"Warhammer," Michael repeated. "That was your planei"
"Yes, I named her. Painted her name on the fuselage, too. Plus a swastika for every kill. ah, she was a fine, beautiful beast." He sighed. "You know, I never saw her come down. That's for the best, I think. Sometimes I like to believe she's still up there, flying circles over Russia. all the pilots in my squadron named their planes. Do you think that's childishi"
"Whatever helps keep a man alive is not childish."
"My thoughts, exactly. The americans do the same thing. Oh, you ought to see their planes! Painted up like Volga floozies-especially their long-distance bombers-but they can fight like Cossacks. What our air force could have done with machines like those!"
Lazaris had been shipped from camp to camp, he told Michael, and had been in Falkenhausen for what he thought must be six or seven months. He'd only been thrown into this kennel recently-maybe two weeks, he thought, though it was hard to tell the passage of time in a place like this. Why he was in here was anyone's guess, but he missed seeing the sky.
"That building with the chimneys," Michael ventured. "What goes on in therei"
Lazaris didn't answer. Michael could hear the sound of the man's fingers, scratching his beard. "I do miss the sky," Lazaris said after a while. "The clouds, the blue freedom of it. If I could see one bird, my whole day was happy. But not many birds fly over Falkenhausen." He lapsed into silence. Metzger was sobbing again, a terrible, broken sound. "Someone sing to him," Lazaris told the others, speaking a crude but serviceable German. "He likes being sung to."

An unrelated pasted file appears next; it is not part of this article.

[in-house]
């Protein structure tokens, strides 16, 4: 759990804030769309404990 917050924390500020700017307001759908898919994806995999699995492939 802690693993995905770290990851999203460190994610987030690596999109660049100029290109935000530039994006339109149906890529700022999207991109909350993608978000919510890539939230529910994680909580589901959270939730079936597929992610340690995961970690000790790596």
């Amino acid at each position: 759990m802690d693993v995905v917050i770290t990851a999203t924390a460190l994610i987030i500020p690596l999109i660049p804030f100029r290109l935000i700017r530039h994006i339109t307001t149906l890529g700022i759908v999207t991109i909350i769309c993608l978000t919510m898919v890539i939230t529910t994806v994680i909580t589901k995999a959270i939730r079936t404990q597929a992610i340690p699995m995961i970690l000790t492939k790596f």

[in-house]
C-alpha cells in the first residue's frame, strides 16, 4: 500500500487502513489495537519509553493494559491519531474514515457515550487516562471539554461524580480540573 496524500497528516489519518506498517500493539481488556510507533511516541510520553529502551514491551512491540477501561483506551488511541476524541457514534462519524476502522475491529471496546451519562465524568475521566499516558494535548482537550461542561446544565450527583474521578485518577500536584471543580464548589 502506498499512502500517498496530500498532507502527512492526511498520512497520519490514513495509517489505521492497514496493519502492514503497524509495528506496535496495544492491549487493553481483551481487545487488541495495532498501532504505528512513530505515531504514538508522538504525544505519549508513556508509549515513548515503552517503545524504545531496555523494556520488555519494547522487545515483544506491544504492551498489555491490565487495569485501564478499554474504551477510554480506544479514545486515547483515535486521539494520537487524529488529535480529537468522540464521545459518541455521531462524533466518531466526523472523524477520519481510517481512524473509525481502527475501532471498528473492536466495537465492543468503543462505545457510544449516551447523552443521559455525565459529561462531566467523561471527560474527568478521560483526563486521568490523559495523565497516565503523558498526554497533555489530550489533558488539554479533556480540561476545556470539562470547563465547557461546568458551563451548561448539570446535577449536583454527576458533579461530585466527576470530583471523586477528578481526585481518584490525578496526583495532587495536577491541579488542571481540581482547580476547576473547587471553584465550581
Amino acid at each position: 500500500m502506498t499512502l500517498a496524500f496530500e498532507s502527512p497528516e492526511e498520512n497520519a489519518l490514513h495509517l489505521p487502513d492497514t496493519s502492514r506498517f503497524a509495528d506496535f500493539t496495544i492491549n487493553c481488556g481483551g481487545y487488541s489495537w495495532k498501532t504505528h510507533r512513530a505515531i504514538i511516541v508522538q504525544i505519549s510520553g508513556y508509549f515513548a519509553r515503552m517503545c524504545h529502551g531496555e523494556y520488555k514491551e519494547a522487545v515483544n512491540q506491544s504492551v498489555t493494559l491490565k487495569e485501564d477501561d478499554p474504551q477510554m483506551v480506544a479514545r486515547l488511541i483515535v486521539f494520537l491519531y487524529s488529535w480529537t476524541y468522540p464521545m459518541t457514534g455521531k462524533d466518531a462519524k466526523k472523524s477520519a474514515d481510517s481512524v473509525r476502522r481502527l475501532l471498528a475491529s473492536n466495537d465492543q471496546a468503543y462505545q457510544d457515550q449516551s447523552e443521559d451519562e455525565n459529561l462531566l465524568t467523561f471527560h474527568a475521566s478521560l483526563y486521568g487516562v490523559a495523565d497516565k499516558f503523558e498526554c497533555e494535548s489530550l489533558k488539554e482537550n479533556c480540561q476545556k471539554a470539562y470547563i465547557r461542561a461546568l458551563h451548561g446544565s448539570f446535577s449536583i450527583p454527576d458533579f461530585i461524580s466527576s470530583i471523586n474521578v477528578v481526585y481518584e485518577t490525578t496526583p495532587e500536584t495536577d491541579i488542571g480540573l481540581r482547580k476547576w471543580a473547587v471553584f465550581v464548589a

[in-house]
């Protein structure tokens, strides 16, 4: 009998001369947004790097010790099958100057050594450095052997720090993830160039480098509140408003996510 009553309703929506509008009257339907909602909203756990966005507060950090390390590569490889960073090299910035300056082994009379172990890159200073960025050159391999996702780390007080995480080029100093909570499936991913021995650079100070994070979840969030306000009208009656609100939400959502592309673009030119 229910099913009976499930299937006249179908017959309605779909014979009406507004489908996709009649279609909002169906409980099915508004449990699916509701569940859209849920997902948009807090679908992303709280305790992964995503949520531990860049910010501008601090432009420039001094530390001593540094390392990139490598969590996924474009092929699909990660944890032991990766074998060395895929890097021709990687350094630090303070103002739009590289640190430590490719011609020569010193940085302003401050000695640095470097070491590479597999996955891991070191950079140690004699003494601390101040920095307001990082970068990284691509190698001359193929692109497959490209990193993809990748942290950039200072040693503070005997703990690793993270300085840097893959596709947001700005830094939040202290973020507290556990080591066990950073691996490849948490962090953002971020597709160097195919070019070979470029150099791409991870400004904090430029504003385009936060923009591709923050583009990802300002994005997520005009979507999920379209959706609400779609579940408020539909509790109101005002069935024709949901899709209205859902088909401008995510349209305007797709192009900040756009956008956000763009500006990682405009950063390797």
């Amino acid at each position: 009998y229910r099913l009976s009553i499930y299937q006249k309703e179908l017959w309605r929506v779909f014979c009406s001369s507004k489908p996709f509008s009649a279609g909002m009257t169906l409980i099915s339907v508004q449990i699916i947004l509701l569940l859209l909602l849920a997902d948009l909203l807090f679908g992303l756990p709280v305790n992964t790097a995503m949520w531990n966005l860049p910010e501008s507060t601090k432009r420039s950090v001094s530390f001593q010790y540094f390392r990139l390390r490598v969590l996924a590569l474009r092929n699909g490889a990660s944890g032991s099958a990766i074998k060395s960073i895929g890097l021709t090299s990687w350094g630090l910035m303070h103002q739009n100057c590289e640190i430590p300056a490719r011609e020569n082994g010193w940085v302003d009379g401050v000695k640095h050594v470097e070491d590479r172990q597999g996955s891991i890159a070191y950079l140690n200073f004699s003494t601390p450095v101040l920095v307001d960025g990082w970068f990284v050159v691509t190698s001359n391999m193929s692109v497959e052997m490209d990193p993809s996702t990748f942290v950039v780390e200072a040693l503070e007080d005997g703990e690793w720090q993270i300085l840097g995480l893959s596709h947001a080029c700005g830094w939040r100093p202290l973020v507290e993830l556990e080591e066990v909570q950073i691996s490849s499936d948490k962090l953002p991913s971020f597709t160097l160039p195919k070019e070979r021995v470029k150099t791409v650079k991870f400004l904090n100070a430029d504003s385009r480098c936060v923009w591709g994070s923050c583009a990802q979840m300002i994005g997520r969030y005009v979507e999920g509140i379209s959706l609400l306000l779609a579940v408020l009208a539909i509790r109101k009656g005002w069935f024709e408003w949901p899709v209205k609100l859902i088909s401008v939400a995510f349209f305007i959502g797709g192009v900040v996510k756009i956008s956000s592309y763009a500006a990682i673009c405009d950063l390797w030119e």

No one sang. Michael sat on the sodden hay with his knees drawn up to his chest. Someone groaned softly, followed by a diarrheic bubbling noise. From across the cell, which couldn't be more than eight feet or so, Michael heard the whimpering of the blind girl. He could see six figures, silhouetted in faint blue. He lifted a hand and touched the ceiling. Not a crack of light entered the kennel. He felt as if the ceiling were moving, and the walls, too, the entire cell constricting to smash them into bones and juices. It was an illusion, of course, but never in his life had he longed so much for a breath of fresh air and the sight of a forest. Steady, he told himself. Steady. He knew he could withstand more pain and hardship than the normal human being, because those things had been integral parts of his life. But this confinement was torture to his soul, and he knew he could break in a place like this. Steady. There was no telling when he might see the sun again, and he had to keep control of himself. Control was the wolf's theme. Without control, a wolf had no chance for survival. He could not-must not-give up hope, even here in this den of hopelessness. He'd been successful in diverting Blok's attention to the fictitious nest of traitors at the Reichkronen, but how long would that lasti Sooner or later the torture would begin once more, and when it did-
Steady, he thought. Don't think about that. It will happen when it happens, and not before. He was thirsty. He licked the wet wall behind him and caught enough moisture on his tongue for a satisfying sip.
"Lazarisi" Michael asked, sometime later.
"What is iti"
"If you could get out of here, is there a weak point somewhere in the campi a place where the wall might be climbedi"
Lazaris grunted. "You must be joking."
"I'm not. Surely the guards change, the gate opens to let trucks in and out, a tunnel can be dug. Isn't there an escape committee herei Hasn't anyone tried to get outi"